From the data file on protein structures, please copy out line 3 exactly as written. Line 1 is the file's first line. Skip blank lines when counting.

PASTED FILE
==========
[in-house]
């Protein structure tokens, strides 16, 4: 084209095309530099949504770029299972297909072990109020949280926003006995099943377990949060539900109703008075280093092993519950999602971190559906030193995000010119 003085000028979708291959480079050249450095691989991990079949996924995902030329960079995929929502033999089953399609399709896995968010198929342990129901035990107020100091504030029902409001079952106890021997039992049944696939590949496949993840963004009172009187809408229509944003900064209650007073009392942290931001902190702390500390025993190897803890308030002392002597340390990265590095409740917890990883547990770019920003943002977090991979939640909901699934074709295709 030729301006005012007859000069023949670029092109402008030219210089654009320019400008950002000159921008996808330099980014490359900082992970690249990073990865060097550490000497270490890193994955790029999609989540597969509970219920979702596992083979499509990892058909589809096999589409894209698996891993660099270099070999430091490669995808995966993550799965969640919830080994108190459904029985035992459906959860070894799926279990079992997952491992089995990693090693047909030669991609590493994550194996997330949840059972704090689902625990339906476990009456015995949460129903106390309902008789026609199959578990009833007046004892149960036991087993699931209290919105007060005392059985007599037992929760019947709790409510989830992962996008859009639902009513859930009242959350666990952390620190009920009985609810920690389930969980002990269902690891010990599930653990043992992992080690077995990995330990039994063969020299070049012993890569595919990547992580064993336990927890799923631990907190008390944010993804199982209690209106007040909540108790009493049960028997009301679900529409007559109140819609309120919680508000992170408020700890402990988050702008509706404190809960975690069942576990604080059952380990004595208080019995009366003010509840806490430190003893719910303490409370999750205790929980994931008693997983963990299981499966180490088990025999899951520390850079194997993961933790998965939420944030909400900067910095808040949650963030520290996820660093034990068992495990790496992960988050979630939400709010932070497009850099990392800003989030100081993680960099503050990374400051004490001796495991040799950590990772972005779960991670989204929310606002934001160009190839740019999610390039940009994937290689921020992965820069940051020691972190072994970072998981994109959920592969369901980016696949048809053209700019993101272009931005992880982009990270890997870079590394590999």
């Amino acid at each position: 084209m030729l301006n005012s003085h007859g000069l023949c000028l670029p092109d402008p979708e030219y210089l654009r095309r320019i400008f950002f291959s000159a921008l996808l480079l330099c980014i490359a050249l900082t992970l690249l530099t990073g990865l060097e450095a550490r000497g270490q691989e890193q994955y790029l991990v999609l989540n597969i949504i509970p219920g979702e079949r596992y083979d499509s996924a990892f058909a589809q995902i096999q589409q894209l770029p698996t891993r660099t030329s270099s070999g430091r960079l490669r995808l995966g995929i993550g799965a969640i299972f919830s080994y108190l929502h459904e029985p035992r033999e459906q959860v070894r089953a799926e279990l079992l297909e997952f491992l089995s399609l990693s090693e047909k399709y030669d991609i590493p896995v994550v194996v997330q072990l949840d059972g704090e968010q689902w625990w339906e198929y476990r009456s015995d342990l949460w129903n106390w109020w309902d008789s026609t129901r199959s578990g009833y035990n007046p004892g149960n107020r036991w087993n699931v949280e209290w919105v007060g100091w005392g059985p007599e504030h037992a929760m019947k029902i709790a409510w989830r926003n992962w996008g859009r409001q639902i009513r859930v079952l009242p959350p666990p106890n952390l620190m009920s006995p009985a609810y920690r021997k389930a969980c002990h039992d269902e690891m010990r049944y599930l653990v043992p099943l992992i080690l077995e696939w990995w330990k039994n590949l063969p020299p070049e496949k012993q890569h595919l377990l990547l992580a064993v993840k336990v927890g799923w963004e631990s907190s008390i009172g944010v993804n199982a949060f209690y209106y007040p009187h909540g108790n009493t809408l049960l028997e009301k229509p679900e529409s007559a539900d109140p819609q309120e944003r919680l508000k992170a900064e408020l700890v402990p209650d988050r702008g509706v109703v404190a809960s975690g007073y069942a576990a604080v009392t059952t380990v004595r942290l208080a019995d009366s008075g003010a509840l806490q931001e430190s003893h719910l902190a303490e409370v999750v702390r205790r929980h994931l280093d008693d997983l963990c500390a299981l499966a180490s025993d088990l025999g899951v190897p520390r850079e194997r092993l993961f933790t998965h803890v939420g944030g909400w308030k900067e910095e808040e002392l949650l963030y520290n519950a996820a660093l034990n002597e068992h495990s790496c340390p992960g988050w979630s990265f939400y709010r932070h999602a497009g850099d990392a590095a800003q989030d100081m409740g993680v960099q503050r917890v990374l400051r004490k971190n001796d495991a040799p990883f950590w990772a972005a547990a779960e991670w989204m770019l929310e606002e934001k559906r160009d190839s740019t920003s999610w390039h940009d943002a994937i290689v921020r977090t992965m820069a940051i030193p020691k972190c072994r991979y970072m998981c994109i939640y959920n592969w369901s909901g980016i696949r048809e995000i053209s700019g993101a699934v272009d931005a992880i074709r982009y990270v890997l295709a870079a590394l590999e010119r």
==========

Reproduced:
């Amino acid at each position: 084209m030729l301006n005012s003085h007859g000069l023949c000028l670029p092109d402008p979708e030219y210089l654009r095309r320019i400008f950002f291959s000159a921008l996808l480079l330099c980014i490359a050249l900082t992970l690249l530099t990073g990865l060097e450095a550490r000497g270490q691989e890193q994955y790029l991990v999609l989540n597969i949504i509970p219920g979702e079949r596992y083979d499509s996924a990892f058909a589809q995902i096999q589409q894209l770029p698996t891993r660099t030329s270099s070999g430091r960079l490669r995808l995966g995929i993550g799965a969640i299972f919830s080994y108190l929502h459904e029985p035992r033999e459906q959860v070894r089953a799926e279990l079992l297909e997952f491992l089995s399609l990693s090693e047909k399709y030669d991609i590493p896995v994550v194996v997330q072990l949840d059972g704090e968010q689902w625990w339906e198929y476990r009456s015995d342990l949460w129903n106390w109020w309902d008789s026609t129901r199959s578990g009833y035990n007046p004892g149960n107020r036991w087993n699931v949280e209290w919105v007060g100091w005392g059985p007599e504030h037992a929760m019947k029902i709790a409510w989830r926003n992962w996008g859009r409001q639902i009513r859930v079952l009242p959350p666990p106890n952390l620190m009920s006995p009985a609810y920690r021997k389930a969980c002990h039992d269902e690891m010990r049944y599930l653990v043992p099943l992992i080690l077995e696939w990995w330990k039994n590949l063969p020299p070049e496949k012993q890569h595919l377990l990547l992580a064993v993840k336990v927890g799923w963004e631990s907190s008390i009172g944010v993804n199982a949060f209690y209106y007040p009187h909540g108790n009493t809408l049960l028997e009301k229509p679900e529409s007559a539900d109140p819609q309120e944003r919680l508000k992170a900064e408020l700890v402990p209650d988050r702008g509706v109703v404190a809960s975690g007073y069942a576990a604080v009392t059952t380990v004595r942290l208080a019995d009366s008075g003010a509840l806490q931001e430190s003893h719910l902190a303490e409370v999750v702390r205790r929980h994931l280093d008693d997983l963990c500390a299981l499966a180490s025993d088990l025999g899951v190897p520390r850079e194997r092993l993961f933790t998965h803890v939420g944030g909400w308030k900067e910095e808040e002392l949650l963030y520290n519950a996820a660093l034990n002597e068992h495990s790496c340390p992960g988050w979630s990265f939400y709010r932070h999602a497009g850099d990392a590095a800003q989030d100081m409740g993680v960099q503050r917890v990374l400051r004490k971190n001796d495991a040799p990883f950590w990772a972005a547990a779960e991670w989204m770019l929310e606002e934001k559906r160009d190839s740019t920003s999610w390039h940009d943002a994937i290689v921020r977090t992965m820069a940051i030193p020691k972190c072994r991979y970072m998981c994109i939640y959920n592969w369901s909901g980016i696949r048809e995000i053209s700019g993101a699934v272009d931005a992880i074709r982009y990270v890997l295709a870079a590394l590999e010119r």